Ninth annual meeting of International Regulatory Cooperation for Herbal Medicine

8-10 November 2016, New Delhi, India

Excellencies, distinguished participants, ladies and gentlemen,

A very good morning to you.

I would like to thank the Government of India and the Ministry of AYUSH for inviting me to address the Ninth annual meeting of International Regulatory Cooperation for Herbal Medicines. It is a great pleasure to be here today and to have the opportunity to engage with you on a subject that has such wide-ranging significance in people’s lives.

Indeed, traditional medicine has been a part of health and wellbeing in the South-East Asia Region for many centuries, from Vedic India through to the present. As those of you who have travelled from afar would also know, traditional medicine has long-standing historical and cultural roots elsewhere, including in Europe, the Americas, Africa, the Middle-East and the Pacific.

But beyond its cultural resonance, traditional medicine is often perceived as a safe and affordable option in contrast to the potentially burdensome costs of standard health care treatments and procedures. Where coverage may be incomplete or out-of-pocket expenditures high, traditional medicine is a reliable go-to for many.

When traditional medicine services are integrated with existing health systems, kept safe through effective regulation and made easily accessible and affordable, they can enhance a health care system’s performance. Moreover, they can do so in a way that promotes health-seeking behaviour and reinforces positive health care experiences.

As public health practitioners and advocates, it is of critical importance that we understand this. As outlined in the WHO traditional medicine strategy adopted in May 2014 at the 67th World Health Assembly, we must harness the contribution of traditional medicine to health, wellness and people-centred care. At the same time we must promote the safe and effective use of traditional medicine by regulating, researching and integrating traditional medicine products and practitioners with national health systems.

The interlocking nature of these aims is self-evident: Safety is fundamental to the provision of any treatment or procedure, including when we use herbal and traditional medicines alone or combined with other medicines. Effective regulatory systems are therefore crucial to ensure and maintain the safe use of herbal and traditional medicines.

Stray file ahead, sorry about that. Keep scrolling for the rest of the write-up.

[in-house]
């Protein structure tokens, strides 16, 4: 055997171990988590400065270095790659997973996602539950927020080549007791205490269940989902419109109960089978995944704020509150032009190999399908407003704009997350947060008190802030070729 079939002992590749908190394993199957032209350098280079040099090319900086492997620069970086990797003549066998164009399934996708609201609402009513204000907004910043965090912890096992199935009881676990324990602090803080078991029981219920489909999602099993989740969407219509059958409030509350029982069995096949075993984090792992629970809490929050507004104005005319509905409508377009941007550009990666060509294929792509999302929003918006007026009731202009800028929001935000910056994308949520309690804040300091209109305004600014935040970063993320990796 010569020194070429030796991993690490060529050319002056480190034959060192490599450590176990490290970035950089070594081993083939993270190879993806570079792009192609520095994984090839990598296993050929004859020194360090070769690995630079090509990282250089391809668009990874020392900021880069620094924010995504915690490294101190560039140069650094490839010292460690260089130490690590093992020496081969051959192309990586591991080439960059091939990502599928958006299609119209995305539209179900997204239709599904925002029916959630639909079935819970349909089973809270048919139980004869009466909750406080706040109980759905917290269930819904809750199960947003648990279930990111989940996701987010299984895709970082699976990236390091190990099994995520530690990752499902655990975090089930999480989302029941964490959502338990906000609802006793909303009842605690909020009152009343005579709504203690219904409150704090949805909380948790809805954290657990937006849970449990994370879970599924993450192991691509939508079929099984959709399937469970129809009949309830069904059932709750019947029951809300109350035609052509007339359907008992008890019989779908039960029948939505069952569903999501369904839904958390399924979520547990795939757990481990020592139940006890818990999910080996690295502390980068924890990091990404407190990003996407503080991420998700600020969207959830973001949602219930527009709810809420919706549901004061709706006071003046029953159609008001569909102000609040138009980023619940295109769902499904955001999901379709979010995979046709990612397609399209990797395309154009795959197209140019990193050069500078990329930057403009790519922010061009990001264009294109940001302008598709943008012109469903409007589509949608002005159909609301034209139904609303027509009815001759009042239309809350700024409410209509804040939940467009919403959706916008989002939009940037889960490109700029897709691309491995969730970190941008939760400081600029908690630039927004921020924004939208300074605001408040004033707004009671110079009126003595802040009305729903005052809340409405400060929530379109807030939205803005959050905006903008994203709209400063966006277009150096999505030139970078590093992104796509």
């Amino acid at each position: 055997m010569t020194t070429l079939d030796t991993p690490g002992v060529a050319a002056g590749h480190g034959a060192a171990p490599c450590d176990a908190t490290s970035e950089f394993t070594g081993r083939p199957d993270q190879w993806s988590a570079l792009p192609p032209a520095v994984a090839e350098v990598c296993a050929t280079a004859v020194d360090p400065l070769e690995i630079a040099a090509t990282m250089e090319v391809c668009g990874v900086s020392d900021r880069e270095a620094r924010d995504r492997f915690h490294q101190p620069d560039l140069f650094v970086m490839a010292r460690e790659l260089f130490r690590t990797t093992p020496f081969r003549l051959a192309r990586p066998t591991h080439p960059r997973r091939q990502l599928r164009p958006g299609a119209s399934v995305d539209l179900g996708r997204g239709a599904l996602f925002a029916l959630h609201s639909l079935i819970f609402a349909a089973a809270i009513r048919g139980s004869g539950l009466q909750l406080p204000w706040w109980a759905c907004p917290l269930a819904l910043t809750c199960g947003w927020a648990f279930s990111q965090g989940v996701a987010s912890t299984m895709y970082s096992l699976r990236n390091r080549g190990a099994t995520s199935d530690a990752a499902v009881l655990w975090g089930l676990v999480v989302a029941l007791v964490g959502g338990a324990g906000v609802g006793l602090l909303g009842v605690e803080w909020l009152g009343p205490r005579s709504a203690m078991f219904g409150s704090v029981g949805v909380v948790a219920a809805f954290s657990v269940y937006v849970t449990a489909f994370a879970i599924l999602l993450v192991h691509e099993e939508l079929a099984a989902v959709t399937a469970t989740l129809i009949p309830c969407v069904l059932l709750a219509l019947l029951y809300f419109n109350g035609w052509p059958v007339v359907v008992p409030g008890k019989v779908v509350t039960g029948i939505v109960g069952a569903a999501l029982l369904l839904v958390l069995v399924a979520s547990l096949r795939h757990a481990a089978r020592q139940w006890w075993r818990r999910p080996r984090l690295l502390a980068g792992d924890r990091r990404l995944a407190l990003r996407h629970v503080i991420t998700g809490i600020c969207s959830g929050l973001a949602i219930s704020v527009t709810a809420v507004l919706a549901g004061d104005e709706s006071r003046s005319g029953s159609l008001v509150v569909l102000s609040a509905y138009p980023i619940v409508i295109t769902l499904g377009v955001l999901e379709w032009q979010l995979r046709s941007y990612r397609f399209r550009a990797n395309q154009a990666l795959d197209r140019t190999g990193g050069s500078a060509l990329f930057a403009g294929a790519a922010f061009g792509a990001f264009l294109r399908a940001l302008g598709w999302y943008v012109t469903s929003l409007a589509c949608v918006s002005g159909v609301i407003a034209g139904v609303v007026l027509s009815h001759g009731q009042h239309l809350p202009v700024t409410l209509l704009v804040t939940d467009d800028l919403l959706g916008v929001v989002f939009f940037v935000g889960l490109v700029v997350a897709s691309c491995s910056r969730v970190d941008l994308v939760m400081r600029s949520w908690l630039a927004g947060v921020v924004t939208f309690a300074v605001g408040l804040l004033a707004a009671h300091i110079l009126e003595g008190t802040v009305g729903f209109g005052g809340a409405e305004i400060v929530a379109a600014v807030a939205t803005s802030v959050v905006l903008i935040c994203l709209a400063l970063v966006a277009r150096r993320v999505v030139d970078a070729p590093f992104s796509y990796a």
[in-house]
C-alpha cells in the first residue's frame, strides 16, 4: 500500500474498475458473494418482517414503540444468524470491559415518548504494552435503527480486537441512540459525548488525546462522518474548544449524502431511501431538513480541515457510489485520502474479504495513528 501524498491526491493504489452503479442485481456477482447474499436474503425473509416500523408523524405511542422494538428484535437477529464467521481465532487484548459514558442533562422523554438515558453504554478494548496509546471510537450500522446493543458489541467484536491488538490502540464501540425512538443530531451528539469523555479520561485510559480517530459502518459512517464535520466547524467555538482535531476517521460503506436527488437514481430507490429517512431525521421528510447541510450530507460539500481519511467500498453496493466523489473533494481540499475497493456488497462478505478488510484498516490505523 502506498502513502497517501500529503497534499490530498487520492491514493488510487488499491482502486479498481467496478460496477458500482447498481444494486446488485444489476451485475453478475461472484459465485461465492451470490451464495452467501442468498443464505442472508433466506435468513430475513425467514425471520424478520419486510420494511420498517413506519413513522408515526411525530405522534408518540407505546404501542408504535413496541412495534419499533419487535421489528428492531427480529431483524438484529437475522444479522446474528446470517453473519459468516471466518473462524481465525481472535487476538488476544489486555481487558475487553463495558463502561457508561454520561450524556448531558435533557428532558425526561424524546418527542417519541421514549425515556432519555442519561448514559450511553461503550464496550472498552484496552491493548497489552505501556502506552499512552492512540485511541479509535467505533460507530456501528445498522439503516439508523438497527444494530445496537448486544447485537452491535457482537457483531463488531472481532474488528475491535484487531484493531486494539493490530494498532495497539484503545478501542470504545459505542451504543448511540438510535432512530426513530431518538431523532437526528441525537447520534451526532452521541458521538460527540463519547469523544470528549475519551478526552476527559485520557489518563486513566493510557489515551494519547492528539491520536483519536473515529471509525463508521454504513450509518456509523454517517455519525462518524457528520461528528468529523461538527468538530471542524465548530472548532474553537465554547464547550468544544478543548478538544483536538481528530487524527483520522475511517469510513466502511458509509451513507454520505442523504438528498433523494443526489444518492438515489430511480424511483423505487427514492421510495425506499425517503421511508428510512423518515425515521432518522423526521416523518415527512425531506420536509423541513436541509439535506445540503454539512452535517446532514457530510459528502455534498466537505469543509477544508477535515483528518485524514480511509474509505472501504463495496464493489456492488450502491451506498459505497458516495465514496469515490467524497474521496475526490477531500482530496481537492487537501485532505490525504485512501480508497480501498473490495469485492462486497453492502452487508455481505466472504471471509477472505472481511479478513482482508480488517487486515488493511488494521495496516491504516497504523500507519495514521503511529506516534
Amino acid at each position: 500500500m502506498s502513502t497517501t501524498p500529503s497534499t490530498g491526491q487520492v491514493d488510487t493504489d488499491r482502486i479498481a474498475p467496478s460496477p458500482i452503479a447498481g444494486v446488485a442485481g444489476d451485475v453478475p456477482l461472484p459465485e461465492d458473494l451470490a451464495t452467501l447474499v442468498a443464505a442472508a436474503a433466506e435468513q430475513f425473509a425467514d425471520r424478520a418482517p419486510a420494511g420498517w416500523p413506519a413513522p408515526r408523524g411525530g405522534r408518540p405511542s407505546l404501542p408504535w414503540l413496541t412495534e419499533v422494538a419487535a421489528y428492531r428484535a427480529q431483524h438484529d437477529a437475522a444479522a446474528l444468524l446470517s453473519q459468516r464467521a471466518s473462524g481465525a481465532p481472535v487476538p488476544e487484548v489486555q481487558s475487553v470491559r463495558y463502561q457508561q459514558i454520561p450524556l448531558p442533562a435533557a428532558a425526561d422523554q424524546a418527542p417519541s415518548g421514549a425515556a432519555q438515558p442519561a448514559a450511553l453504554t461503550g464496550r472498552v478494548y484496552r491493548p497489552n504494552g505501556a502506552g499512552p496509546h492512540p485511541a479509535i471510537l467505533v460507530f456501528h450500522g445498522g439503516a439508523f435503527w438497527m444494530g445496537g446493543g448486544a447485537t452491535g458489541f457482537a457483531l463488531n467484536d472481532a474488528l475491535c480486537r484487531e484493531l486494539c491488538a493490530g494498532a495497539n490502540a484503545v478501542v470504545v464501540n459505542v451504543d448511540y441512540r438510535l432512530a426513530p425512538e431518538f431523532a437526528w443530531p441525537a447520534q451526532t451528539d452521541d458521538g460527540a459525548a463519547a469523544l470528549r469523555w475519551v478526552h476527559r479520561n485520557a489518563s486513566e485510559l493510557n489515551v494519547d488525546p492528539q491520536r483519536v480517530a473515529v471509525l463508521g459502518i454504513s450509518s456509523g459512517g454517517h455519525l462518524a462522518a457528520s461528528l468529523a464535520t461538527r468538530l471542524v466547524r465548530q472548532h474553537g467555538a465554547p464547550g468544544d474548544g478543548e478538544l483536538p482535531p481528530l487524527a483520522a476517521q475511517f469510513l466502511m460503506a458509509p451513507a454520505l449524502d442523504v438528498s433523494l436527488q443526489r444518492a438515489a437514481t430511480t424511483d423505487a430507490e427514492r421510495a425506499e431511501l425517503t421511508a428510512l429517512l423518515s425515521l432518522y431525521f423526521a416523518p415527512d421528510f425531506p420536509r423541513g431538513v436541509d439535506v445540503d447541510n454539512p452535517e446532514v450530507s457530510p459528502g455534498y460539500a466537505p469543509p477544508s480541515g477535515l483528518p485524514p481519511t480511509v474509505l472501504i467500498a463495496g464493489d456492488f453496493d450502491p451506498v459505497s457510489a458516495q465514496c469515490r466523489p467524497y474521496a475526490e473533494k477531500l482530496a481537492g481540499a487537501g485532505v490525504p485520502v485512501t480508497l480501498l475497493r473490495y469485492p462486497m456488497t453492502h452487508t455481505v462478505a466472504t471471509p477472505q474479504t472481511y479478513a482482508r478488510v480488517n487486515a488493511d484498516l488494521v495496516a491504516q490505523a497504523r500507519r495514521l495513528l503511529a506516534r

Nonetheless, setting and enforcing comprehensive standards and regulations for traditional medicine products remains a significant challenge in most countries. Overcoming these challenges and improving regulatory systems is vital for a number of reasons.

First, traditional medicines are now being produced on an industrial scale, meaning effective quality assurance and control practices must be in place to ensure a consistent and reliable product. Regulators and manufacturers need to work together to strengthen the specific quality assurance practices unique to traditional medicine products.

Second, traditional medicine products are no longer restricted to local markets, but are entering regional and global supply chains. Regulatory harmonization and collaboration across the globe is crucial to maintain and enforce appropriate standards of quality.

And third, as with any lucrative trade, large profits may attract unscrupulous producers that attempt to exploit the traditional medicine market, which is typically less regulated than others. Regulators must protect the public from adulterated, fake or poor quality traditional medicine products that can be harmful and may cause lasting injury or death.

Drafting and implementing effective policies depends not only on the technical capacity of regulators, but also on their ability to communicate, collaborate and rely on competent regulators in other countries and regions. It is for this reason that this meeting is of such critical importance. It is also for this reason that your mission – to “protect and promote public health and safety through improved regulation for herbal medicines” – is commendable and should be adopted by all countries.

In saying this, I note that only four countries in the South-East Asia Region are members of IRCH. Nevertheless, I do hope that more countries will adopt good regulatory practices that have been developed by your network, and that they also consider becoming members in future. After all, strengthening Member States’ regulatory systems for herbal and traditional medicines is consistent with WHO’s aims, and we are most pleased to work with you on this. Of late a number of importance initiatives have occurred within the Region.

During October 2015 WHO organized a Region-wide meeting in DPR Korea where we discussed how to monitor and evaluate the performance of traditional medicine systems. At this meeting Member States highlighted the importance of strengthening regulatory systems for traditional medicine products, particularly with regards to developing national adverse event reporting systems.

As a result, in 2016 WHO initiated documentation of country case studies on pharmacovigilance systems for traditional medicine products in India and Thailand. In addition, in August WHO organized a follow-up technical consultation to establish indicators that will help monitor traditional medicine system performance.

It is anticipated that this meeting will help inform these ongoing initiatives and will help enhance international regulatory cooperation for herbal medicine. I look forward to the action points that emerge from this meeting and again reiterate WHO’s commitment to support you in your efforts to promote safe and effective use of traditional medicines.

I wish you success in your deliberations and a very pleasant stay here in Delhi.

Thank you for your kind attention.

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